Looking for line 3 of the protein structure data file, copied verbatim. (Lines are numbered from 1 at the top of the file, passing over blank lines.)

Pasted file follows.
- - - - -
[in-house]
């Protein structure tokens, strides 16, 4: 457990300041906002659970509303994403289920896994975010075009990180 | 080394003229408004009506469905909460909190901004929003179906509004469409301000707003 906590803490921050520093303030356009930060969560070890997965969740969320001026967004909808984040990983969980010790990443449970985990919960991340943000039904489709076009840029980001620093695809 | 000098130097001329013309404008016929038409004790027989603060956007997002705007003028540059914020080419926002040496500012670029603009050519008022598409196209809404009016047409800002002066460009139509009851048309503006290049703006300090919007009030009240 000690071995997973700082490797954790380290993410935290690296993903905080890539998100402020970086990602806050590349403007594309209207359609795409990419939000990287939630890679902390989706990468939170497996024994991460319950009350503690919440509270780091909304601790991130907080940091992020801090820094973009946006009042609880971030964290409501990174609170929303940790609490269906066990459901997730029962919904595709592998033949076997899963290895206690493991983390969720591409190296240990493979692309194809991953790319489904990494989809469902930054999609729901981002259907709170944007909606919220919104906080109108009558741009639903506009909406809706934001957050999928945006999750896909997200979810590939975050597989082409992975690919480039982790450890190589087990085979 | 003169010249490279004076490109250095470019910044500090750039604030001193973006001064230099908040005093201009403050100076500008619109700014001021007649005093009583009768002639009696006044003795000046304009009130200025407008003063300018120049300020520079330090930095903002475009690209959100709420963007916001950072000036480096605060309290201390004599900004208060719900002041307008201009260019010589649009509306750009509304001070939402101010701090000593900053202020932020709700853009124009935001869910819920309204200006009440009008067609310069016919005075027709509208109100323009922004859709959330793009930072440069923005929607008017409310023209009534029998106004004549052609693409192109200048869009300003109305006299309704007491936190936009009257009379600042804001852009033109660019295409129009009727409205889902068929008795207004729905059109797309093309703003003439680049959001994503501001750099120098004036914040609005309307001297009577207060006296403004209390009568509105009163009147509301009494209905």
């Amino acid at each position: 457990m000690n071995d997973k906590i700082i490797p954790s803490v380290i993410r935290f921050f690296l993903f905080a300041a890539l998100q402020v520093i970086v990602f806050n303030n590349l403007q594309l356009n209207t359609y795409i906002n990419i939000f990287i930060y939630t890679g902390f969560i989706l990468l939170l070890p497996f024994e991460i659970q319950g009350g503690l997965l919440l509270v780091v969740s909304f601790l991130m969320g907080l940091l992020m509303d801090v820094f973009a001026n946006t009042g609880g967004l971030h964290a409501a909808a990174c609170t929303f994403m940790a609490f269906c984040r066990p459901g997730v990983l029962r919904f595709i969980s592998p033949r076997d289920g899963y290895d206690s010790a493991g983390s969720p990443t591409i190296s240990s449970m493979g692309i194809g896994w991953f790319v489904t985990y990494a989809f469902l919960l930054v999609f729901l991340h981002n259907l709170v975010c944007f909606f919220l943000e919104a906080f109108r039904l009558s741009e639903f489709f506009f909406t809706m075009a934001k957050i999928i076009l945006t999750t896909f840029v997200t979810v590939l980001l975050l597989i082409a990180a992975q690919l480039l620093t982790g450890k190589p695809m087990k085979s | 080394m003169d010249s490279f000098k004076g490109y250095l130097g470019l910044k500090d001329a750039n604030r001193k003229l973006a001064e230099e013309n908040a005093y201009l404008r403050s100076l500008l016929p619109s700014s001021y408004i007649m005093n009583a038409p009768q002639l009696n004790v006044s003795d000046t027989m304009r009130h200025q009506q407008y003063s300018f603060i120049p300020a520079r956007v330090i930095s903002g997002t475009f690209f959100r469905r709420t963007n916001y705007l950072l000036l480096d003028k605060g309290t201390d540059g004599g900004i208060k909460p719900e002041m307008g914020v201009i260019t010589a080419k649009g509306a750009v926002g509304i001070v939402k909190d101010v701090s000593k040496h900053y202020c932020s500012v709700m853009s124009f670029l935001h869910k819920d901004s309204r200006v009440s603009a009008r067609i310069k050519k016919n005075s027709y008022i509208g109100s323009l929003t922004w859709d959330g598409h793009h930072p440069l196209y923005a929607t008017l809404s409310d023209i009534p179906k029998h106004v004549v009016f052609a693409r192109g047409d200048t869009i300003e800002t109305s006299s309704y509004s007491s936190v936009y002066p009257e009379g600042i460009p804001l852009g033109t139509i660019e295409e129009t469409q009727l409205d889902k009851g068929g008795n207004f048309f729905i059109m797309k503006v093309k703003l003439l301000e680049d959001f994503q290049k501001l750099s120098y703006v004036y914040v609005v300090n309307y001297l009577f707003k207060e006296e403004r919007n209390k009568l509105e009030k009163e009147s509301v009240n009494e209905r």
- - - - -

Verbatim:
């Amino acid at each position: 457990m000690n071995d997973k906590i700082i490797p954790s803490v380290i993410r935290f921050f690296l993903f905080a300041a890539l998100q402020v520093i970086v990602f806050n303030n590349l403007q594309l356009n209207t359609y795409i906002n990419i939000f990287i930060y939630t890679g902390f969560i989706l990468l939170l070890p497996f024994e991460i659970q319950g009350g503690l997965l919440l509270v780091v969740s909304f601790l991130m969320g907080l940091l992020m509303d801090v820094f973009a001026n946006t009042g609880g967004l971030h964290a409501a909808a990174c609170t929303f994403m940790a609490f269906c984040r066990p459901g997730v990983l029962r919904f595709i969980s592998p033949r076997d289920g899963y290895d206690s010790a493991g983390s969720p990443t591409i190296s240990s449970m493979g692309i194809g896994w991953f790319v489904t985990y990494a989809f469902l919960l930054v999609f729901l991340h981002n259907l709170v975010c944007f909606f919220l943000e919104a906080f109108r039904l009558s741009e639903f489709f506009f909406t809706m075009a934001k957050i999928i076009l945006t999750t896909f840029v997200t979810v590939l980001l975050l597989i082409a990180a992975q690919l480039l620093t982790g450890k190589p695809m087990k085979s | 080394m003169d010249s490279f000098k004076g490109y250095l130097g470019l910044k500090d001329a750039n604030r001193k003229l973006a001064e230099e013309n908040a005093y201009l404008r403050s100076l500008l016929p619109s700014s001021y408004i007649m005093n009583a038409p009768q002639l009696n004790v006044s003795d000046t027989m304009r009130h200025q009506q407008y003063s300018f603060i120049p300020a520079r956007v330090i930095s903002g997002t475009f690209f959100r469905r709420t963007n916001y705007l950072l000036l480096d003028k605060g309290t201390d540059g004599g900004i208060k909460p719900e002041m307008g914020v201009i260019t010589a080419k649009g509306a750009v926002g509304i001070v939402k909190d101010v701090s000593k040496h900053y202020c932020s500012v709700m853009s124009f670029l935001h869910k819920d901004s309204r200006v009440s603009a009008r067609i310069k050519k016919n005075s027709y008022i509208g109100s323009l929003t922004w859709d959330g598409h793009h930072p440069l196209y923005a929607t008017l809404s409310d023209i009534p179906k029998h106004v004549v009016f052609a693409r192109g047409d200048t869009i300003e800002t109305s006299s309704y509004s007491s936190v936009y002066p009257e009379g600042i460009p804001l852009g033109t139509i660019e295409e129009t469409q009727l409205d889902k009851g068929g008795n207004f048309f729905i059109m797309k503006v093309k703003l003439l301000e680049d959001f994503q290049k501001l750099s120098y703006v004036y914040v609005v300090n309307y001297l009577f707003k207060e006296e403004r919007n209390k009568l509105e009030k009163e009147s509301v009240n009494e209905r």